Cubs Need To Add Via Subtraction
When Theo Epstein came over from the Boston Red Sox to become the Chicago Cubs President, it was the first time since the Jim Hendry spending spree that Cubs fans had a reason to be optimistic about the team they root for during the summer months of each year.
The reasons for optimism couldn’t be more opposite though. Hendry’s spending spree (landing Alfonso Soriano, Ryan Dempster, Kosuke Fukudome, and more) gave fans an immediate expectation of greatness. The Cubs were already set with some great players on their roster (Kerry Wood, Mark Prior, Aramis Ramirez, etc.), and Hendry’s additions made the Cubs favorites in the National League. That era of Chicago Cubs baseball would go on to produce just one playoff series win.
Epstein’s approach is drastically different. First, he hired Jed Hoyer as general manager. Together they let Ramirez leave and eventually sign with division rival Milwaukee, and they let first baseman Carlos Pena walk and go back to the Tampa Bay Rays. Fukudome left and headed across town to the White Sox. Within the first month of the season, centerfielder Marlon Byrd was traded to Epstein’s former team in Boston. In return? Additional draft picks in the recent first year player draft, minor leaguers that may not be with the team in a couple years, and a major cut in payroll.
So immediately, the speculation began on when the Cubs would be World Series contenders. The talk was 2015, which would give Theo about three years to rebuild. Now that the 2012 season is more than two months in, and the draft has past, we can now take a closer look at Theo’s plan and where the Cubs are headed. After an in-depth glance at the organization, it is clear that three years may not be enough to completely revamp a system that still needs to be freed from the leftovers of the Hendry era.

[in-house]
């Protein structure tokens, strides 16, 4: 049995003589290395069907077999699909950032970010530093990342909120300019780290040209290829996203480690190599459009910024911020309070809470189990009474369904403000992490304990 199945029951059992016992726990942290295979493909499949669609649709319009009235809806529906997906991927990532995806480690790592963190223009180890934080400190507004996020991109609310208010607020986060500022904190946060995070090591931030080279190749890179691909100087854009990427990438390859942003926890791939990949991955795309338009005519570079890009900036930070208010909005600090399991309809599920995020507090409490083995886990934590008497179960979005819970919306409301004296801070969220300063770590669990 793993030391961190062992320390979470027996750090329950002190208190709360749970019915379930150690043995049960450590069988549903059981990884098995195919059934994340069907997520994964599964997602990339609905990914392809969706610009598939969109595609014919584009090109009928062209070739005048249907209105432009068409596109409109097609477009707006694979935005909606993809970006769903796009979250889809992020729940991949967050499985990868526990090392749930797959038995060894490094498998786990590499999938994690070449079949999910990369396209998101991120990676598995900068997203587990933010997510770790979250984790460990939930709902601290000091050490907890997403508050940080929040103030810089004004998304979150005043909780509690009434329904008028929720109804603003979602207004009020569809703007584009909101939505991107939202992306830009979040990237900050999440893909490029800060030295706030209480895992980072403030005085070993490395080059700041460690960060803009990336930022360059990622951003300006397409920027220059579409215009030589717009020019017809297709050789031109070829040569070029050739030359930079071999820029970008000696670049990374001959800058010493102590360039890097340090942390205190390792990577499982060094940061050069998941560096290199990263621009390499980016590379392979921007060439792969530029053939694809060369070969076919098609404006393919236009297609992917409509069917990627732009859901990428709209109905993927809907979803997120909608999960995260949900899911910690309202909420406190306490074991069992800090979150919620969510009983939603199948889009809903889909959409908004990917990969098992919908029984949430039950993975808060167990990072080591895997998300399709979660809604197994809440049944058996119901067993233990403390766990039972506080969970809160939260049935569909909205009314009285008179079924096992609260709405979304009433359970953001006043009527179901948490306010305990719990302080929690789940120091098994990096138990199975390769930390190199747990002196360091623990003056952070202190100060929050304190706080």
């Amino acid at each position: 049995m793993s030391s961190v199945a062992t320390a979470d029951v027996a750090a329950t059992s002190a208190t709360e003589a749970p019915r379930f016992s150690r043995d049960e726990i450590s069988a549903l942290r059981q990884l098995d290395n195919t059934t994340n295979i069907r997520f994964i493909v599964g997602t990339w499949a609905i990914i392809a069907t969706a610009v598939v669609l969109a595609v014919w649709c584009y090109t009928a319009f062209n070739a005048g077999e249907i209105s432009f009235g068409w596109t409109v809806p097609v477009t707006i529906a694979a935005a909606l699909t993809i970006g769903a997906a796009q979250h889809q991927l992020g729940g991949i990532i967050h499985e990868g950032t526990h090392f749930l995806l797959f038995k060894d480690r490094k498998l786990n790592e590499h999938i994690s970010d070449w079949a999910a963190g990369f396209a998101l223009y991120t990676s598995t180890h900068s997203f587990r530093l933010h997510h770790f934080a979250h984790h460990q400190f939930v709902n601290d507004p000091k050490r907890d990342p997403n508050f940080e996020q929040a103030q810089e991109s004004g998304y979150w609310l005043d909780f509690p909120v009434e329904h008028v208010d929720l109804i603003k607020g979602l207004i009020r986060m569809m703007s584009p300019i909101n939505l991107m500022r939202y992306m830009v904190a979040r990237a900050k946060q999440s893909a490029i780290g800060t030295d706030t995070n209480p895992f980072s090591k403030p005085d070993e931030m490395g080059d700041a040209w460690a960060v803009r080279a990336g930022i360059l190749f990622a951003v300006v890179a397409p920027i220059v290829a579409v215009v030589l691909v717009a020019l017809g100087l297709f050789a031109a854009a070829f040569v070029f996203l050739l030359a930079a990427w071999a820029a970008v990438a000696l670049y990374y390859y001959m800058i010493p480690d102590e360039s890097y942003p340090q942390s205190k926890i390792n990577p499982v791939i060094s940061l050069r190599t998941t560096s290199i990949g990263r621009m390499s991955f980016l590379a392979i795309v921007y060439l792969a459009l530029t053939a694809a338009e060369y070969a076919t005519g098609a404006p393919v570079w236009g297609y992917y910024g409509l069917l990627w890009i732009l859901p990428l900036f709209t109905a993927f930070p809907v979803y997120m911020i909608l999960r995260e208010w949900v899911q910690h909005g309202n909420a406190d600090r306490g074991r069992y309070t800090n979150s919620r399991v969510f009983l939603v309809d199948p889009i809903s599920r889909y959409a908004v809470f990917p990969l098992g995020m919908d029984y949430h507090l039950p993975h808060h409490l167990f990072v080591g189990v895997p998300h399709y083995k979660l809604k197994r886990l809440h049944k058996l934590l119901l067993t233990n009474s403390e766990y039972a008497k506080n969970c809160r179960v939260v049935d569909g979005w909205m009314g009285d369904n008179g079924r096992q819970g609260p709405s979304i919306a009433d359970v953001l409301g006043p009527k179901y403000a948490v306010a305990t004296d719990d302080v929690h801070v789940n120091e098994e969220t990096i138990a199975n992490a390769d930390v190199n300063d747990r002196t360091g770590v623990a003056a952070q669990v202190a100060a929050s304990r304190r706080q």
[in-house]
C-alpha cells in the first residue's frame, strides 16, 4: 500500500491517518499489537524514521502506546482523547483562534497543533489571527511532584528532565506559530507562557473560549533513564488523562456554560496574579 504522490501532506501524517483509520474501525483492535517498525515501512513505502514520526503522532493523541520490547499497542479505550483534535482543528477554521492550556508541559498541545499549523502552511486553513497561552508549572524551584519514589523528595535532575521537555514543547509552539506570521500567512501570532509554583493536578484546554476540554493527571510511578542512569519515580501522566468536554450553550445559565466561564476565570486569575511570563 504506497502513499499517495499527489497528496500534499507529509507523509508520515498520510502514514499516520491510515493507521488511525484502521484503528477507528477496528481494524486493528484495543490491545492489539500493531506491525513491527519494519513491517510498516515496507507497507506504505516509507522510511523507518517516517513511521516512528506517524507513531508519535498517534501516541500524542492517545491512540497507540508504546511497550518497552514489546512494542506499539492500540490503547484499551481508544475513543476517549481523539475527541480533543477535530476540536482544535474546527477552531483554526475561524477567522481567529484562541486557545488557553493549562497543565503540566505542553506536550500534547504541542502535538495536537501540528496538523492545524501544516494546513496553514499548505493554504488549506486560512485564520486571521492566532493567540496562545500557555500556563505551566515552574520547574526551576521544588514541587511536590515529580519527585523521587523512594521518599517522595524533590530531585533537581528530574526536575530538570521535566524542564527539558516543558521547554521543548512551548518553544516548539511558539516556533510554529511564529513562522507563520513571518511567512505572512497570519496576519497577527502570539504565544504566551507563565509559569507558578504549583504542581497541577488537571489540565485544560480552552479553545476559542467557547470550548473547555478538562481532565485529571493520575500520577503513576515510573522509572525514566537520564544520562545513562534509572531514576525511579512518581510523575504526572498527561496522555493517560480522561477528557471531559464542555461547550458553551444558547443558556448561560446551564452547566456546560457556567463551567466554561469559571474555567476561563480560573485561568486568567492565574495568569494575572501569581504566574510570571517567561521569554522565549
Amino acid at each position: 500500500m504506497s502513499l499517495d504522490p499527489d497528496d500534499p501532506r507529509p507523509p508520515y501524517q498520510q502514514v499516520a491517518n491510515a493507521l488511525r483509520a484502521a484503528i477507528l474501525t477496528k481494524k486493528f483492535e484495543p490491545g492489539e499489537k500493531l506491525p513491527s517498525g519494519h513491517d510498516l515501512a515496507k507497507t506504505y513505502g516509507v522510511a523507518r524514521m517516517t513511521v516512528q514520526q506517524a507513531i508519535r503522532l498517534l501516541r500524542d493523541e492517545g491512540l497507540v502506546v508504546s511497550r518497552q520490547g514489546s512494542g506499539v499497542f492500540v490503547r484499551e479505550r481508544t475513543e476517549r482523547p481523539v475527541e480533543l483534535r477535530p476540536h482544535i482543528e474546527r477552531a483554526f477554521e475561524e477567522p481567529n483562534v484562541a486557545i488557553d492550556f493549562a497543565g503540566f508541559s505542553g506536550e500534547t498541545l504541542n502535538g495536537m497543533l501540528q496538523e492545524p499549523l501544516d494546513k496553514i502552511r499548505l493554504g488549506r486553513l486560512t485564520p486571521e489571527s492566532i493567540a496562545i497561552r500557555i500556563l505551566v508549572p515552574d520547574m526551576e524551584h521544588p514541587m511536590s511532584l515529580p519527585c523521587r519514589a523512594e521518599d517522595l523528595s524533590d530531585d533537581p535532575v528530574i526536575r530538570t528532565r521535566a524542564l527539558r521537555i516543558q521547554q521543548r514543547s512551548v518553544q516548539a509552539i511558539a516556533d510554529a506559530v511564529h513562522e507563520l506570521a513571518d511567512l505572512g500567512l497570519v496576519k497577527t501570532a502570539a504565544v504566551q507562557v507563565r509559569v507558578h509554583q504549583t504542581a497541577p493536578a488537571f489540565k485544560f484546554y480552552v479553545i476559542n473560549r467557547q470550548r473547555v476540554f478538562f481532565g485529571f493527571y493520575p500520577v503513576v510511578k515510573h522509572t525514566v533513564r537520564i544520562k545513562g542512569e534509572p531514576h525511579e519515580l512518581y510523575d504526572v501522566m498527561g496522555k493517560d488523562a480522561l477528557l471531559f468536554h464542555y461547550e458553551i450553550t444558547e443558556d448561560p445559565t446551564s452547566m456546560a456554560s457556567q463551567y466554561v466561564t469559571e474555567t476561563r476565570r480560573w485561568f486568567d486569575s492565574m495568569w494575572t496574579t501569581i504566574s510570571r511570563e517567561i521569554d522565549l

Soriano’s contract remains a large dent into the overall payroll of the team. Dempster’s contract does as well, but he’s been one of the better pitchers in the National League this season, despite what his W-L record will tell you. Dempster could eventually be dealt for prospects good enough to have an impact on this club in a few years. As can Matt Garza, who may have the most trade value of anyone without the last name of Castro.
The only three players the Cubs have in their minor league system that scouts seem to think will surely make an impact are Brett Jackson, Anthony Rizzo, and Javier Baez. Jackson is 23, Rizzo is 22, and Baez is 19. Many also believe recent first round pick Albert Almora has a chance to be a big leaguer as well. Add that to Starlin Castro, who is the Cubs current starting shortstop, and there seems to be some legit chance for the Cubs to have some tremendous offensive power in the near future.
What is lacking there is pitching. The Cubs pitching prospects aren’t exactly the types that have stood out to scouts. According to baseballprospectus.com, the Cubs only have two pitching prospects in their top ten, both falling in the three star category (five being the highest). Dylan Maples is their top pitching prospect. Maples is 20 years old, and according to BP, he has the potential to be an above average starter with an ETA of 2015.
Their other pitching prospect in the top ten is Trey McNutt. McNutt, 22, has had some exposure with Cubs fans, but injuries have held him back a bit. That, mixed with the fact that not many are sure whether he will be a reliever or a starter, leaves many unsure on his potential. And that folks, is it for top tier pitching prospects in the Cubs farm system.
What this means is that there is all the more reason to trade Garza and Dempster, neither of whom will be around when the Cubs are ready to contend. With an added wild card team this year, more teams than ever will be in the playoff race, meaning extra teams looking to add a piece, with fewer teams being open to deal players. The end result of that is less players on the market, meaning value increases on guys like Dempster and Garza.
The Cubs are adding pieces to the puzzle at every possible chance. The youth movement has given them some high potential prospects who can be impact players a few years down the road. The only question now has become, “is three years unrealistic in the Cubs rebuilding process”? Looking at it right now, four or five seems more likely. Can the Cub faithful be patient long enough to reap the rewards. They really don’t have a choice.
This is a guest post by Chris Gasper from MidwayMadness.com. Midway Madness is a site dedicated to Chicago sports. It is written by Chicago sports fans, for Chicago sports fans. Chris Gasper grew up in the southwest suburbs of Chicago. He went to and played baseball at Columbia College. Wanna read more from Chris? Click here.
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